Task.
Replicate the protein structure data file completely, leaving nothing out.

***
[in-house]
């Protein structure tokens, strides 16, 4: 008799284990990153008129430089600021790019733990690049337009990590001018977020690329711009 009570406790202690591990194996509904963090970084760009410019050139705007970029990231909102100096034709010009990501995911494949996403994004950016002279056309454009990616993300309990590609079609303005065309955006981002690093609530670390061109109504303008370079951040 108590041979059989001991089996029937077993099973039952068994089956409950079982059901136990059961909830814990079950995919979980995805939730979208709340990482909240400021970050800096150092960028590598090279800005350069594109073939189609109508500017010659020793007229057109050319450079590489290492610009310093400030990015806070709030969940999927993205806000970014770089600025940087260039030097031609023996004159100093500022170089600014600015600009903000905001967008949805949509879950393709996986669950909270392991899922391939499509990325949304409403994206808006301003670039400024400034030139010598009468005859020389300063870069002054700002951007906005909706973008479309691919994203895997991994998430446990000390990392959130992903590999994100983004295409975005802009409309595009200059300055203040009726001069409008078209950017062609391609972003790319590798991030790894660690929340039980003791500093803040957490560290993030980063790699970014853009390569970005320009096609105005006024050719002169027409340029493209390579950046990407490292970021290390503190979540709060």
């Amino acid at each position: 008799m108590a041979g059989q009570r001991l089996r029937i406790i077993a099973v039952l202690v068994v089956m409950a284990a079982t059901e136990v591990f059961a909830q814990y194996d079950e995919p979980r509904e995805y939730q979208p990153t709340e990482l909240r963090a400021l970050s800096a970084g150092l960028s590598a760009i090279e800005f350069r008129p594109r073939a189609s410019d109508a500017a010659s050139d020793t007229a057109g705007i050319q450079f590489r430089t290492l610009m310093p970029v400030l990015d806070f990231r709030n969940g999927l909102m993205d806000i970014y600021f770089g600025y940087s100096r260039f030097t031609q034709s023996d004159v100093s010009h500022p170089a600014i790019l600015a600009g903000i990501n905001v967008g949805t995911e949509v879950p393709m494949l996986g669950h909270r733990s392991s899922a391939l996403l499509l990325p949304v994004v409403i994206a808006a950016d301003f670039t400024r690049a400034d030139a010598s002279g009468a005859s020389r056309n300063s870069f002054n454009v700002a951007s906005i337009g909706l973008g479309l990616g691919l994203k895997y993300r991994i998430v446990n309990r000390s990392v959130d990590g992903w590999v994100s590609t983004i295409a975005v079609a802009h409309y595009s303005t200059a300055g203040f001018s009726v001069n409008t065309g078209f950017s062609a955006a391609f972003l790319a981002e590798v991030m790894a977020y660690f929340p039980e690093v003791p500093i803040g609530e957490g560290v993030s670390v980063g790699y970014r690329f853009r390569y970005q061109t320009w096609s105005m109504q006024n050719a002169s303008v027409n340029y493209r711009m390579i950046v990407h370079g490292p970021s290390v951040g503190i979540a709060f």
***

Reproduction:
[in-house]
């Protein structure tokens, strides 16, 4: 008799284990990153008129430089600021790019733990690049337009990590001018977020690329711009 009570406790202690591990194996509904963090970084760009410019050139705007970029990231909102100096034709010009990501995911494949996403994004950016002279056309454009990616993300309990590609079609303005065309955006981002690093609530670390061109109504303008370079951040 108590041979059989001991089996029937077993099973039952068994089956409950079982059901136990059961909830814990079950995919979980995805939730979208709340990482909240400021970050800096150092960028590598090279800005350069594109073939189609109508500017010659020793007229057109050319450079590489290492610009310093400030990015806070709030969940999927993205806000970014770089600025940087260039030097031609023996004159100093500022170089600014600015600009903000905001967008949805949509879950393709996986669950909270392991899922391939499509990325949304409403994206808006301003670039400024400034030139010598009468005859020389300063870069002054700002951007906005909706973008479309691919994203895997991994998430446990000390990392959130992903590999994100983004295409975005802009409309595009200059300055203040009726001069409008078209950017062609391609972003790319590798991030790894660690929340039980003791500093803040957490560290993030980063790699970014853009390569970005320009096609105005006024050719002169027409340029493209390579950046990407490292970021290390503190979540709060």
């Amino acid at each position: 008799m108590a041979g059989q009570r001991l089996r029937i406790i077993a099973v039952l202690v068994v089956m409950a284990a079982t059901e136990v591990f059961a909830q814990y194996d079950e995919p979980r509904e995805y939730q979208p990153t709340e990482l909240r963090a400021l970050s800096a970084g150092l960028s590598a760009i090279e800005f350069r008129p594109r073939a189609s410019d109508a500017a010659s050139d020793t007229a057109g705007i050319q450079f590489r430089t290492l610009m310093p970029v400030l990015d806070f990231r709030n969940g999927l909102m993205d806000i970014y600021f770089g600025y940087s100096r260039f030097t031609q034709s023996d004159v100093s010009h500022p170089a600014i790019l600015a600009g903000i990501n905001v967008g949805t995911e949509v879950p393709m494949l996986g669950h909270r733990s392991s899922a391939l996403l499509l990325p949304v994004v409403i994206a808006a950016d301003f670039t400024r690049a400034d030139a010598s002279g009468a005859s020389r056309n300063s870069f002054n454009v700002a951007s906005i337009g909706l973008g479309l990616g691919l994203k895997y993300r991994i998430v446990n309990r000390s990392v959130d990590g992903w590999v994100s590609t983004i295409a975005v079609a802009h409309y595009s303005t200059a300055g203040f001018s009726v001069n409008t065309g078209f950017s062609a955006a391609f972003l790319a981002e590798v991030m790894a977020y660690f929340p039980e690093v003791p500093i803040g609530e957490g560290v993030s670390v980063g790699y970014r690329f853009r390569y970005q061109t320009w096609s105005m109504q006024n050719a002169s303008v027409n340029y493209r711009m390579i950046v990407h370079g490292p970021s290390v951040g503190i979540a709060f």